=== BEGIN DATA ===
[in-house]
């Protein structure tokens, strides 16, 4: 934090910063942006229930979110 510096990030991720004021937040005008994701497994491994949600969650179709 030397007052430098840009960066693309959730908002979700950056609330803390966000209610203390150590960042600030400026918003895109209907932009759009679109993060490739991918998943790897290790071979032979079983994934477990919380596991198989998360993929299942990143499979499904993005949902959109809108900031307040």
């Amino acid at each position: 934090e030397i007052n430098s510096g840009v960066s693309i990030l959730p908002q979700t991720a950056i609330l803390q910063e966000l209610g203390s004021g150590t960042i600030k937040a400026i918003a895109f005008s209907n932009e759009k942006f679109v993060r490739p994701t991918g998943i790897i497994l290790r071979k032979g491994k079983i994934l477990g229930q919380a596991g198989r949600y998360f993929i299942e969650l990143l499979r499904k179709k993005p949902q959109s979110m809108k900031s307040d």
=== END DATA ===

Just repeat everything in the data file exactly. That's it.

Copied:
[in-house]
């Protein structure tokens, strides 16, 4: 934090910063942006229930979110 510096990030991720004021937040005008994701497994491994949600969650179709 030397007052430098840009960066693309959730908002979700950056609330803390966000209610203390150590960042600030400026918003895109209907932009759009679109993060490739991918998943790897290790071979032979079983994934477990919380596991198989998360993929299942990143499979499904993005949902959109809108900031307040």
């Amino acid at each position: 934090e030397i007052n430098s510096g840009v960066s693309i990030l959730p908002q979700t991720a950056i609330l803390q910063e966000l209610g203390s004021g150590t960042i600030k937040a400026i918003a895109f005008s209907n932009e759009k942006f679109v993060r490739p994701t991918g998943i790897i497994l290790r071979k032979g491994k079983i994934l477990g229930q919380a596991g198989r949600y998360f993929i299942e969650l990143l499979r499904k179709k993005p949902q959109s979110m809108k900031s307040d």